Saradoc smiled. The memories of when he was young and in love with the Took lass named Esmeralda created a lump in his throat. “We ran away and Tom Jollencomb married us,” he sighed. “And our families couldn’t do anything about it.”
“Yes sweetheart. It is the same with Merry. Don’t disown him.”
“You’re right as usual, Esmy. I won’t disown him. Now where is the boy?”
As that moment they heard a scream come from Merry’s bedroom. Saradoc and Esmeralda rushed to see Daisy Knotwise screaming over a piece of paper. Estella snatched it away from her and read it.
“Oh no.” She sat down on the bed then handed the letter to Saradoc.
“It’s all my fault,” Saradoc whispered. Seeing that his Esmy was crying, he sat down on their son’s bed and comforted her the best he could.
Three weeks later
“King Elessar, the Lord Meriadoc and his lady!” Beregond exclaimed. Aragorn jumped up to meet his friend when he thought, “Meriadoc’s lady?” His questions were soon answered when he saw the tiny hobbit lass walking shyly behind Merry. He went to embrace them both.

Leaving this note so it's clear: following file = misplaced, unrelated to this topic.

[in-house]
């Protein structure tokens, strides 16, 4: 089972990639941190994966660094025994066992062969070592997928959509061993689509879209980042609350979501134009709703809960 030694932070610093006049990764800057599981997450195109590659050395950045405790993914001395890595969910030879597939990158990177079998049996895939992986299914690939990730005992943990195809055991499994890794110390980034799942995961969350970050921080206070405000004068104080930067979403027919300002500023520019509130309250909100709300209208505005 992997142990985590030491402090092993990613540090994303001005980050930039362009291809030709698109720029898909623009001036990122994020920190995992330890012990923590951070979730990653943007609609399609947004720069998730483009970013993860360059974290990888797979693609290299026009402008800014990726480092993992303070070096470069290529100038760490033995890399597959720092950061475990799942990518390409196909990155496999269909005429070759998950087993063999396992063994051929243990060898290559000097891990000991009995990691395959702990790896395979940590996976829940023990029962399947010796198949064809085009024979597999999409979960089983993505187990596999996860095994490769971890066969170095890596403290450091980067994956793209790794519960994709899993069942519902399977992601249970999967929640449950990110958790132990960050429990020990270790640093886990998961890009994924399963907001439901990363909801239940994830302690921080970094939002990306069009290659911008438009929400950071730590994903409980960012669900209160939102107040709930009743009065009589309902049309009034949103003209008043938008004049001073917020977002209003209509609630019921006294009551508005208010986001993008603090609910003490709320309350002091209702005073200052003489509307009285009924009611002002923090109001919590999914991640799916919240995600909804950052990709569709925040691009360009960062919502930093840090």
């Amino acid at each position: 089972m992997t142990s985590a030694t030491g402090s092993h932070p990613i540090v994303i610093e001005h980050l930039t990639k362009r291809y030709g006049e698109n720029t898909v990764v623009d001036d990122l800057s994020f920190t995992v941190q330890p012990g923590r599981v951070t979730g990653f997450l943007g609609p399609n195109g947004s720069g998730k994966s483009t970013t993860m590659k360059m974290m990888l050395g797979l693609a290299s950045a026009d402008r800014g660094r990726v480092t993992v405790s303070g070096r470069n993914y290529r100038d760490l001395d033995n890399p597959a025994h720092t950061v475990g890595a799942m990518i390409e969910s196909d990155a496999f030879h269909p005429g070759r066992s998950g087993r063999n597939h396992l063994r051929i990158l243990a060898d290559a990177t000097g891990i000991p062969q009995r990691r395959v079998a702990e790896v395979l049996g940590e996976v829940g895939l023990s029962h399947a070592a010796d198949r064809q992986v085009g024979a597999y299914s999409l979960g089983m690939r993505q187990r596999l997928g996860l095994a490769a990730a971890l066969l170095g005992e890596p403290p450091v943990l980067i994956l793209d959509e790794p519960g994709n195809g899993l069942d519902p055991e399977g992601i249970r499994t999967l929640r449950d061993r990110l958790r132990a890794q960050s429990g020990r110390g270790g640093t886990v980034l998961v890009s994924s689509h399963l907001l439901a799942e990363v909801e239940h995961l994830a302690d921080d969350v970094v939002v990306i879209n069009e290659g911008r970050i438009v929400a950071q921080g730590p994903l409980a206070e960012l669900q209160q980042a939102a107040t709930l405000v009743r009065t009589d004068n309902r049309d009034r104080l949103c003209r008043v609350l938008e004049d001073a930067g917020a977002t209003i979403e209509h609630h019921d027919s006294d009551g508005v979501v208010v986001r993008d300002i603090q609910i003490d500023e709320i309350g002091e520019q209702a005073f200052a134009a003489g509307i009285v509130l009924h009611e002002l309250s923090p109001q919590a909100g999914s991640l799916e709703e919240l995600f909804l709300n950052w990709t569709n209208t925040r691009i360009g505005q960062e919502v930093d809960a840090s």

“Well Merry, who is this?”
“This my friend, is Estella Bolger. She is my fiance. We are here because we wish that you would marry us.”
“I am pleased to meet you, Lady Estella.” Aragorn bent down and kissed her head.
“And I to meet you, sir.”
They dined that night with Aragorn and Arwen. Estella felt like a mouse compaired to the Lady Arwen. She was so beautiful it was hard to believe she was real. Estella felt so shy with these great people.
Later after she and Merry said goodnight, Estella wondered around the palace. Her fingers gently stroked the white stone. When she was little, Fatty had given her a white stone for her birthday. She had kept it and treasured it until it had been broken during the Occupation of the Shire. The thought of her little white stone broken and ground into a powder by the